Yes, "tend to" is the key phrase, because protectionism tends to reduce the costs of aggression between nations.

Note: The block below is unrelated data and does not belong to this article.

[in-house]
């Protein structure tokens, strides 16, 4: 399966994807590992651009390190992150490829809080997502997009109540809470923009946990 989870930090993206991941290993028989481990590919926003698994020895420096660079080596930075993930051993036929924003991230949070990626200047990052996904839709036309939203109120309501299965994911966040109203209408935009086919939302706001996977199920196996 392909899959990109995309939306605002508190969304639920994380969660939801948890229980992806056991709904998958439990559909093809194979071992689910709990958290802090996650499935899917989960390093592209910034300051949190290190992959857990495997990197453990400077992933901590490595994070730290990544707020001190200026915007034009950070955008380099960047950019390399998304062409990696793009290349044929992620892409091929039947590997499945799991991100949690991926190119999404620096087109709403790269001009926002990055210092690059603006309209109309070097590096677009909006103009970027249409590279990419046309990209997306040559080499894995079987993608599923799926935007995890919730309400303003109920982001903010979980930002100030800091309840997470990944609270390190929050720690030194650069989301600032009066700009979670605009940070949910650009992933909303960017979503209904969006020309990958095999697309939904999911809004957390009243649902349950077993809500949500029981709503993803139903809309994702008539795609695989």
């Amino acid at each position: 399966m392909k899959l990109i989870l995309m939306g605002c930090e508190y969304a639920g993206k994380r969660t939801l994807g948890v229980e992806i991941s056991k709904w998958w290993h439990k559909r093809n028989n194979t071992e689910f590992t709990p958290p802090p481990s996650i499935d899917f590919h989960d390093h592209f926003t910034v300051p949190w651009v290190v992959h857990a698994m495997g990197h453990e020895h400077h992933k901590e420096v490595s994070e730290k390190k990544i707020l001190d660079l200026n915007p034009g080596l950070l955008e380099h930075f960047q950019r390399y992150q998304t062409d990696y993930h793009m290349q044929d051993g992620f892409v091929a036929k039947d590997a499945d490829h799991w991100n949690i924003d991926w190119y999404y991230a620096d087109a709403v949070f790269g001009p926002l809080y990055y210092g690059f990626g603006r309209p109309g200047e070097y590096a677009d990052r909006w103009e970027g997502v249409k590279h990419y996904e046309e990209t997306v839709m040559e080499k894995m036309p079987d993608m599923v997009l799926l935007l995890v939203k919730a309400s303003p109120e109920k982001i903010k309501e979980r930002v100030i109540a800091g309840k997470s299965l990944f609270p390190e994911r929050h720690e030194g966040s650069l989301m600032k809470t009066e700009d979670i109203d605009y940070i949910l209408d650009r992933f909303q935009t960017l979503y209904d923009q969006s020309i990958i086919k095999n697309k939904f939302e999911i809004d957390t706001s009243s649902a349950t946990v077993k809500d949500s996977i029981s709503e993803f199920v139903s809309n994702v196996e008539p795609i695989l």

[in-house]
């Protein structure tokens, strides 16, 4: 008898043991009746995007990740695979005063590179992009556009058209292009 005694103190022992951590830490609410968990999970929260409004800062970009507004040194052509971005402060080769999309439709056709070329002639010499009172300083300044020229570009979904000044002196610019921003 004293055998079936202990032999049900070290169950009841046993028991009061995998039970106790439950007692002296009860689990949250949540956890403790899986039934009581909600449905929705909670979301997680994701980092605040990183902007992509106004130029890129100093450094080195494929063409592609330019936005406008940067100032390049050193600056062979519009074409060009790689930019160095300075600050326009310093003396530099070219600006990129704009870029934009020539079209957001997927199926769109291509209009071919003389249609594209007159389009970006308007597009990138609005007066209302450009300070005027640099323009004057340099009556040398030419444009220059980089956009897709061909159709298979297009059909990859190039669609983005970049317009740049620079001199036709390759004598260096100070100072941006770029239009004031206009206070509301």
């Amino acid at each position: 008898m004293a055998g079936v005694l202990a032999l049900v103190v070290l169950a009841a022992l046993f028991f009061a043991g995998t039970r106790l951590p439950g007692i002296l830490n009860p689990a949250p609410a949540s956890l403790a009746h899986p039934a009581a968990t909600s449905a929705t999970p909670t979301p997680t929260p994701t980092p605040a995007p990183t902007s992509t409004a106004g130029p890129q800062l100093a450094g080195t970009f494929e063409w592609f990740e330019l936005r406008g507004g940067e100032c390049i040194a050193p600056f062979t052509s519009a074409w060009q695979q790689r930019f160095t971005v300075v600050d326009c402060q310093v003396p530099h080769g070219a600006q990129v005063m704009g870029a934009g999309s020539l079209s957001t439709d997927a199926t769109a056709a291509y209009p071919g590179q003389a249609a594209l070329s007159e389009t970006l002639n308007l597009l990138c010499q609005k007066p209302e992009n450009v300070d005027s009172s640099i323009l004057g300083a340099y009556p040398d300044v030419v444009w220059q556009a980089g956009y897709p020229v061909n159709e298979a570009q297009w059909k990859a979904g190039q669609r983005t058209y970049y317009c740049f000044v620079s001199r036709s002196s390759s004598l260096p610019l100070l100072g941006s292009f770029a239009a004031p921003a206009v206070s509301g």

Whether importing steel reduces national security depends on many things: where it is being imported from, how much is being imported, what kind of governments do these nations have, and what are the political relations among them? but whatever the answers to these questions, the relevent issue is the resulting trade off. On the one hand, national security may be endangered by importing all steel, but on the other hand, national security has been improved by strengthening trade relations. The question should not start "if there is an outbreak of hostilities ...," but should be "is the reduced chance of hostility worth the extra cost associated with defense in the unlikely case of hostility?"